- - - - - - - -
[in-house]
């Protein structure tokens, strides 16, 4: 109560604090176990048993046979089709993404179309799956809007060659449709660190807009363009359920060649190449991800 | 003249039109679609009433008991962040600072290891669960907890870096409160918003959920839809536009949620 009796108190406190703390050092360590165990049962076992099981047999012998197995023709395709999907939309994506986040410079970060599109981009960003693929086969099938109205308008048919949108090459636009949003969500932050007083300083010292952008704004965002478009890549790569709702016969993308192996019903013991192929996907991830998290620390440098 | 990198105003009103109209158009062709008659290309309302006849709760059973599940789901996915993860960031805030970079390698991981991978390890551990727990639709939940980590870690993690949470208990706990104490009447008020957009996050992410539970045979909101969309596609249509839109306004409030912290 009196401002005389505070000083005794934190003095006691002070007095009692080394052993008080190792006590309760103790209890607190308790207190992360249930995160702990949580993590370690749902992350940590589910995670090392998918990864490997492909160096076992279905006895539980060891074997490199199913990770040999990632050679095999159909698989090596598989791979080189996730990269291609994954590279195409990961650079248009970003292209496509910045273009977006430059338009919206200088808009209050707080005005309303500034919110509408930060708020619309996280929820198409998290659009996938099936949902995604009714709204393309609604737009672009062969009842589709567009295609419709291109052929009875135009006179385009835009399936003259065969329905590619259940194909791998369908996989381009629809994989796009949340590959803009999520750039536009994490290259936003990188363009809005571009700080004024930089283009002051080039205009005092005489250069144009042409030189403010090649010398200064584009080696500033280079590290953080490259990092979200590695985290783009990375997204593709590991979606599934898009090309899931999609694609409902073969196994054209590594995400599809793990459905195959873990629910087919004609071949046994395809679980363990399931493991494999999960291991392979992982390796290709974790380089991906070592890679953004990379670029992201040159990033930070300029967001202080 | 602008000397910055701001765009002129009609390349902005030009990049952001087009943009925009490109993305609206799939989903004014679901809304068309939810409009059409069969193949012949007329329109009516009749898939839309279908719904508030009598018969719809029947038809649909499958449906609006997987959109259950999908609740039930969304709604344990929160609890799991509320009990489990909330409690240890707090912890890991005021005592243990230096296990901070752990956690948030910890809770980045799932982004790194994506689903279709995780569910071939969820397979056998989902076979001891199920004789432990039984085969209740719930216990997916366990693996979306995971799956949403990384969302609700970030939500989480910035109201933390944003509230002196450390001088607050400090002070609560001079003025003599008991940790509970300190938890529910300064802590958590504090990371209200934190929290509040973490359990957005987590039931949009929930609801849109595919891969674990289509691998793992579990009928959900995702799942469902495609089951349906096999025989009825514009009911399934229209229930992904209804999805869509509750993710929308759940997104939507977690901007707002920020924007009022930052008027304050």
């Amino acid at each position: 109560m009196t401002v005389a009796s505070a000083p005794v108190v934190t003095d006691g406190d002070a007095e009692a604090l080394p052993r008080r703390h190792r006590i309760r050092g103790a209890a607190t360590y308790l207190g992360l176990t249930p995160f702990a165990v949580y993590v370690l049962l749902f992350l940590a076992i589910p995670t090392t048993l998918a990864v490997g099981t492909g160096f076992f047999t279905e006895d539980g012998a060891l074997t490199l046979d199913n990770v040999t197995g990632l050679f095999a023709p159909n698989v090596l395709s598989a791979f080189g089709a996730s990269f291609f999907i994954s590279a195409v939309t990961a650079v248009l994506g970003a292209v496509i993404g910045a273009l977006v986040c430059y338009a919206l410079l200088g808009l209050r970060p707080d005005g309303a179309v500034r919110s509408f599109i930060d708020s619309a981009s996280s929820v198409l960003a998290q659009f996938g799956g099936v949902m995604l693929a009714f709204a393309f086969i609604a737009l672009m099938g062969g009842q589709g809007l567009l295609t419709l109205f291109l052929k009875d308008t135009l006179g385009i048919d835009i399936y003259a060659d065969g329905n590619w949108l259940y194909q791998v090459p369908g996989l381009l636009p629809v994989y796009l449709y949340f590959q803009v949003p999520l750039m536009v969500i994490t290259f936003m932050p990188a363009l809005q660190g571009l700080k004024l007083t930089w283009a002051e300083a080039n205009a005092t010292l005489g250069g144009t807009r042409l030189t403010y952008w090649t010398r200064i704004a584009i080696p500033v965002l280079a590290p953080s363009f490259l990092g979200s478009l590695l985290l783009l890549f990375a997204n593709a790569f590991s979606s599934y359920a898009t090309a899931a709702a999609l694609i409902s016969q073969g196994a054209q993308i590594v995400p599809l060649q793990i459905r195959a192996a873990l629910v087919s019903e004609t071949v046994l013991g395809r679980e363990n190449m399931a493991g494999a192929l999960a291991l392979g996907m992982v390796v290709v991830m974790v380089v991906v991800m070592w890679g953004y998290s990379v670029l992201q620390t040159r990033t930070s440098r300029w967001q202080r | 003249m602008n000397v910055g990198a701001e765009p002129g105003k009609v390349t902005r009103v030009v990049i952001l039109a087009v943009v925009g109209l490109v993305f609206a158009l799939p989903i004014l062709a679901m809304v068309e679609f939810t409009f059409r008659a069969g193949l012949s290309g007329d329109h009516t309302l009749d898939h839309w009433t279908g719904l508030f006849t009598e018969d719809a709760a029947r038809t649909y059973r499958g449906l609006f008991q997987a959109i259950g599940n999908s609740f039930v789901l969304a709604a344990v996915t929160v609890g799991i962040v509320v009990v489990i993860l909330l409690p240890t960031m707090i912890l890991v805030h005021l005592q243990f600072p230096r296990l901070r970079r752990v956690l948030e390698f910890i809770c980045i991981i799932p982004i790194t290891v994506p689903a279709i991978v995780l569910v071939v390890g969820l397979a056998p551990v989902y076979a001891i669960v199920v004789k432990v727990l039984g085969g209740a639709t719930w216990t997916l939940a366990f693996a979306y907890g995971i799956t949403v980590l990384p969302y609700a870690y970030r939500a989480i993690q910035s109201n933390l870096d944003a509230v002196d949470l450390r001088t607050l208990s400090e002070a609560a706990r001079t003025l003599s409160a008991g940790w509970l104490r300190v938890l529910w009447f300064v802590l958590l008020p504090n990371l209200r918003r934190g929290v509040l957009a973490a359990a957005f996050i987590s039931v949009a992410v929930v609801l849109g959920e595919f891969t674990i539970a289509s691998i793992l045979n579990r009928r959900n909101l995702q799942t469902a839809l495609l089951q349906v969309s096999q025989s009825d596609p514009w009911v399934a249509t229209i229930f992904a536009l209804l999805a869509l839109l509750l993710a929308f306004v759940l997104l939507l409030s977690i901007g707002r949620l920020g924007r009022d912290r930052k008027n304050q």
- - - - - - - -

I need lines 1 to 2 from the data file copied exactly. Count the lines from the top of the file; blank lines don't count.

[in-house]
């Protein structure tokens, strides 16, 4: 109560604090176990048993046979089709993404179309799956809007060659449709660190807009363009359920060649190449991800 | 003249039109679609009433008991962040600072290891669960907890870096409160918003959920839809536009949620 009796108190406190703390050092360590165990049962076992099981047999012998197995023709395709999907939309994506986040410079970060599109981009960003693929086969099938109205308008048919949108090459636009949003969500932050007083300083010292952008704004965002478009890549790569709702016969993308192996019903013991192929996907991830998290620390440098 | 990198105003009103109209158009062709008659290309309302006849709760059973599940789901996915993860960031805030970079390698991981991978390890551990727990639709939940980590870690993690949470208990706990104490009447008020957009996050992410539970045979909101969309596609249509839109306004409030912290 009196401002005389505070000083005794934190003095006691002070007095009692080394052993008080190792006590309760103790209890607190308790207190992360249930995160702990949580993590370690749902992350940590589910995670090392998918990864490997492909160096076992279905006895539980060891074997490199199913990770040999990632050679095999159909698989090596598989791979080189996730990269291609994954590279195409990961650079248009970003292209496509910045273009977006430059338009919206200088808009209050707080005005309303500034919110509408930060708020619309996280929820198409998290659009996938099936949902995604009714709204393309609604737009672009062969009842589709567009295609419709291109052929009875135009006179385009835009399936003259065969329905590619259940194909791998369908996989381009629809994989796009949340590959803009999520750039536009994490290259936003990188363009809005571009700080004024930089283009002051080039205009005092005489250069144009042409030189403010090649010398200064584009080696500033280079590290953080490259990092979200590695985290783009990375997204593709590991979606599934898009090309899931999609694609409902073969196994054209590594995400599809793990459905195959873990629910087919004609071949046994395809679980363990399931493991494999999960291991392979992982390796290709974790380089991906070592890679953004990379670029992201040159990033930070300029967001202080 | 602008000397910055701001765009002129009609390349902005030009990049952001087009943009925009490109993305609206799939989903004014679901809304068309939810409009059409069969193949012949007329329109009516009749898939839309279908719904508030009598018969719809029947038809649909499958449906609006997987959109259950999908609740039930969304709604344990929160609890799991509320009990489990909330409690240890707090912890890991005021005592243990230096296990901070752990956690948030910890809770980045799932982004790194994506689903279709995780569910071939969820397979056998989902076979001891199920004789432990039984085969209740719930216990997916366990693996979306995971799956949403990384969302609700970030939500989480910035109201933390944003509230002196450390001088607050400090002070609560001079003025003599008991940790509970300190938890529910300064802590958590504090990371209200934190929290509040973490359990957005987590039931949009929930609801849109595919891969674990289509691998793992579990009928959900995702799942469902495609089951349906096999025989009825514009009911399934229209229930992904209804999805869509509750993710929308759940997104939507977690901007707002920020924007009022930052008027304050």